No. 25 The Joke That Launched a Presidency
I never thought a joke I wrote in my pajamas could end the world.
Nobody cares about monologue writers. No one. We are to comedy what kickers are to football; the game can’t start without us, and you can nail a million in a row without anyone batting an eye. It’s the one you miss that people remember. Jimmy Fallon told exactly 4,245 jokes I wrote for “Late Night” and “The Tonight Show” — most doing quite well. But it’s the one I missed that everyone remembers. And it wasn’t even told by Jimmy.
In 2011, Seth Meyers [of Bedford, you may recall from above] was the featured performer at the White House Correspondents’ Dinner. That night, I watched from home in Queens with my then-fiancée when Seth said: “Donald Trump has been saying that he will run for president as a Republican. Which is surprising, since I just assumed he was running as a joke.” We then watched as the camera turned to a fuming dinner guest: Donald Trump. Despite click-baity books by pundits pushing their own theories, the rumor persists Trump decided then and there he would run for president in 2016. Well … I am the person who wrote that joke. So, in the words of President John F. Kennedy after the Bay of Pigs Invasion: “Ma bad, y’all!”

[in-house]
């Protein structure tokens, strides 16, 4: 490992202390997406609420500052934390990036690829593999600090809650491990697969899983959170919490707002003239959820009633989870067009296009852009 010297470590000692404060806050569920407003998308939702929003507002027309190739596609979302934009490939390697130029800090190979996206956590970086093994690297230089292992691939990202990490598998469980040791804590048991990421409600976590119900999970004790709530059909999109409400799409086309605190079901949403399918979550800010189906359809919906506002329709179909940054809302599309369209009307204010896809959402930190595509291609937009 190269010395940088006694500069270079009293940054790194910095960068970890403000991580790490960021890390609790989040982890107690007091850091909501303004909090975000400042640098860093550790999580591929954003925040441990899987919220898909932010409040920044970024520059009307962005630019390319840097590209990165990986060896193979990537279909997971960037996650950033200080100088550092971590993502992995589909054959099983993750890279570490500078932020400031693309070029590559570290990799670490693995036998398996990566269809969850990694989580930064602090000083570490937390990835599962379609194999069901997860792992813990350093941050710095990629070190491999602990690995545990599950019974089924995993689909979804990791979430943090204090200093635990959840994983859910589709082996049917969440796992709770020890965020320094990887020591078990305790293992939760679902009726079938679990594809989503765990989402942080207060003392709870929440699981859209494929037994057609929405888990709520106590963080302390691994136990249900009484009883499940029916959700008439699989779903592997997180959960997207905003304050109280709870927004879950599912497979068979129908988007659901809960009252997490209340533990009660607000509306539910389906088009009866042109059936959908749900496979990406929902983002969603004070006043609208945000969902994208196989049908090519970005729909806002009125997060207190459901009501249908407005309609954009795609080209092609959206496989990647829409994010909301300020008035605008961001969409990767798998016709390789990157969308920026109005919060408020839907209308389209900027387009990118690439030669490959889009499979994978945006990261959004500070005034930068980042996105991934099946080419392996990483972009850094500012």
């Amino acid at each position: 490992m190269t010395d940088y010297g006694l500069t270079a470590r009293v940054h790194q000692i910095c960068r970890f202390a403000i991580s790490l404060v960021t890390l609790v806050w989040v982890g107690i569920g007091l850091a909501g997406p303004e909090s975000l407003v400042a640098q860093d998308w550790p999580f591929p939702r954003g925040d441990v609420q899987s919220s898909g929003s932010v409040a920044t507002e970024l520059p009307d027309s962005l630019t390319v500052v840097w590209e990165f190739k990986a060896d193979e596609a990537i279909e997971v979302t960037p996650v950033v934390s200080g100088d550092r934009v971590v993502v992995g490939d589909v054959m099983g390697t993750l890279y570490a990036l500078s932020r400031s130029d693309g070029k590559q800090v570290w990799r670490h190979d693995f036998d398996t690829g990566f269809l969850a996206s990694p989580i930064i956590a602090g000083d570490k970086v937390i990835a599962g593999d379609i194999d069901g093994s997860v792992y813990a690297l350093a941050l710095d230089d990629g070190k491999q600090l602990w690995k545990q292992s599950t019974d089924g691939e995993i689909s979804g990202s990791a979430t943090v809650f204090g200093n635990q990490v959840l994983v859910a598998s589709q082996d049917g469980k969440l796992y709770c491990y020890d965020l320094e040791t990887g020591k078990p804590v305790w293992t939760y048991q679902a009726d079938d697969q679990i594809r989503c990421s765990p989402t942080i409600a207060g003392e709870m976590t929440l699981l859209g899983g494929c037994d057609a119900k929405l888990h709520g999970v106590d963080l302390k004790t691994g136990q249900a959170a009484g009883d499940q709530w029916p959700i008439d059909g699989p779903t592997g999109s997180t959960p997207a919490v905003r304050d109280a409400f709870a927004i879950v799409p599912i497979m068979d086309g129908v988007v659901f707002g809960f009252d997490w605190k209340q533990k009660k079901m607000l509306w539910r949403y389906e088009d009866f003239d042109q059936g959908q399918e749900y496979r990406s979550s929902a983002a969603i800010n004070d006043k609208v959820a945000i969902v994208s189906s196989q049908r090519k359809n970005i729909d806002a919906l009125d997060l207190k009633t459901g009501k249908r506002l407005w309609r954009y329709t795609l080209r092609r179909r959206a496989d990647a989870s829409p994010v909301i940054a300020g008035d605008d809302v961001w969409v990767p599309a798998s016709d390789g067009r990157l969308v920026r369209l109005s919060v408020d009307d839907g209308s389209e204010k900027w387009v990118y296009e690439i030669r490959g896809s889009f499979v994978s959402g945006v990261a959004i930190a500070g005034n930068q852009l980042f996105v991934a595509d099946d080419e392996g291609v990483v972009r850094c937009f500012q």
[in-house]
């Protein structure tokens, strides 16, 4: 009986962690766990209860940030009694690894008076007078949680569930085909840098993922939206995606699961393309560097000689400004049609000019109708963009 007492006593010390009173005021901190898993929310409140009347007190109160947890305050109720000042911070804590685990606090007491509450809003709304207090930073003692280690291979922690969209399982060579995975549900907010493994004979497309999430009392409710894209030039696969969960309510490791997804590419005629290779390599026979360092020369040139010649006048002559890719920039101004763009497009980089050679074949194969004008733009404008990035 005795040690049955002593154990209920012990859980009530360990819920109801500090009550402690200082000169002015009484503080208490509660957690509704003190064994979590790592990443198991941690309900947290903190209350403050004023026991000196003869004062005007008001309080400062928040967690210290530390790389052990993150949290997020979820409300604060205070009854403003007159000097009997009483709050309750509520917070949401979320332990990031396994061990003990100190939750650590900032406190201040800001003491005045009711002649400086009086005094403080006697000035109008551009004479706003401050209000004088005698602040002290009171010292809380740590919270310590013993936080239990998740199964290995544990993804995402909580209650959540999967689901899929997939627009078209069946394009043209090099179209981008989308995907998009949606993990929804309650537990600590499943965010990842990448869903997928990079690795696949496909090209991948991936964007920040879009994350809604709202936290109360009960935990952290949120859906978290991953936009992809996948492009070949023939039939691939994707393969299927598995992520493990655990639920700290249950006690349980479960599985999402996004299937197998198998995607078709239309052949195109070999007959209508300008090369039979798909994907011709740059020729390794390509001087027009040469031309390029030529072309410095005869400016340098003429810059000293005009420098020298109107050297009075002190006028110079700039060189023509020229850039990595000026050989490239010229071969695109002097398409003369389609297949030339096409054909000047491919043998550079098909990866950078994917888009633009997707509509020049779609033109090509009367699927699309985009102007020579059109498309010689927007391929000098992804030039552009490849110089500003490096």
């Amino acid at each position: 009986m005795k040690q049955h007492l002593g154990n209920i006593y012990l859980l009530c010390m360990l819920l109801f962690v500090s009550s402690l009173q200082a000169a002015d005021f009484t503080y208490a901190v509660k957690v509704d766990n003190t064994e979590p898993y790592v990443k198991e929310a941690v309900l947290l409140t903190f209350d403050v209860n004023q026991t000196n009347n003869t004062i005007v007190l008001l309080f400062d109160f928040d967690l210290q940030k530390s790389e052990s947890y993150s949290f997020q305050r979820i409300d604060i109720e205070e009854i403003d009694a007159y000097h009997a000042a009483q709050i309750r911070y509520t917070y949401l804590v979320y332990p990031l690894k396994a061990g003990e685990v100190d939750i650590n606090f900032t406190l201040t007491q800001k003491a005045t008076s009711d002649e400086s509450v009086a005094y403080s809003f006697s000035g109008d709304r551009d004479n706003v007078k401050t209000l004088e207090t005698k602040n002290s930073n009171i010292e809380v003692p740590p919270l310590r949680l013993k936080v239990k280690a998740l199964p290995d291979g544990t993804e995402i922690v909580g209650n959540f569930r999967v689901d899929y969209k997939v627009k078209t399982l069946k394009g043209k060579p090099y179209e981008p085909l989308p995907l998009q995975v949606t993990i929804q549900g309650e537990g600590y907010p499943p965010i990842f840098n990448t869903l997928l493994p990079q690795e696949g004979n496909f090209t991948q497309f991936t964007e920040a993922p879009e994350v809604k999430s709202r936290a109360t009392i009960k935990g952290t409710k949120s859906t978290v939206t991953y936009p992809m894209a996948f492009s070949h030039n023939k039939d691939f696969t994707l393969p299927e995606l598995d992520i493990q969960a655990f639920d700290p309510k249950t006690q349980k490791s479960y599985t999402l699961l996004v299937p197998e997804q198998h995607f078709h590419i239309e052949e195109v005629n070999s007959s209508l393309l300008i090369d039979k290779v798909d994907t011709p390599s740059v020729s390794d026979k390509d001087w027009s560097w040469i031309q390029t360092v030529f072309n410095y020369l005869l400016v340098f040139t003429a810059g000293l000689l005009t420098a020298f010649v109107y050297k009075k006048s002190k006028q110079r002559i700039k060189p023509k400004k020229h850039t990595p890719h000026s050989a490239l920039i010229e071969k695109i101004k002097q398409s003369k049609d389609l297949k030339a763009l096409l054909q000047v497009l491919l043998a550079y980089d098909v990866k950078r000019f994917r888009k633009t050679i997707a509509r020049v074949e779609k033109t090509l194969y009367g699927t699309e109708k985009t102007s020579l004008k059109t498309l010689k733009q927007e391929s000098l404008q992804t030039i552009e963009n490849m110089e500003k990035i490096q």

A couple days later, I was sitting in my office at Fallon when I received a surprising and somewhat urgent visit from Seth. He relayed The Donald was furious — demanding to know who “defamed” him — wanting “names.” For a long time, it was funny. Then one night, as my pregnant wife slept in the next room … Donald Trump won. Immediately, they started. Texts, emails — each observing that I may have indeed ended civilization. One friend even nicknamed me
“Forrest Trump.” For a while, I tried to talk myself out of it — saying there’s no way a simple joke could drive someone to run for president. But given what we now know about this man … would it really surprise you?
Believe me, I tried everything. During my time running the Fallon monologue in the Dawn of Trump, I scratched, clawed, grasped at any idea that could be The Joke To Undo The Joke. Gotta stop Trump. Gotta get us all off the hook.
It became an obsession.
And eventually, it quite literally broke my brain. Then came a day when — as I beat myself up for my Fallon run ending and marriage ailing — my well-meaning psychiatrist said: “What else you gonna blame yourself for? Trump?
So in 2020, I awakened each day — apart from my ex-wife — and stared directly into the apocalypse. And when Joe Biden won … I cried. Not because I was happy — because I was sad; the people with whom I’d worked so hard to celebrate were no longer in my life. And we’re not out of the woods yet; the vaccine could fail and everything shut back down. What if my joke still ends the world? But then, think of all the things from which I spared you! The Lakers will never pass the Celtics. No more “Real Housewives.” I assume “Baby Shark” is reserved only for Hell. But if there’s one lesson I can bestow, it is to be careful — for a person who can’t take a joke could damn near take us down with them.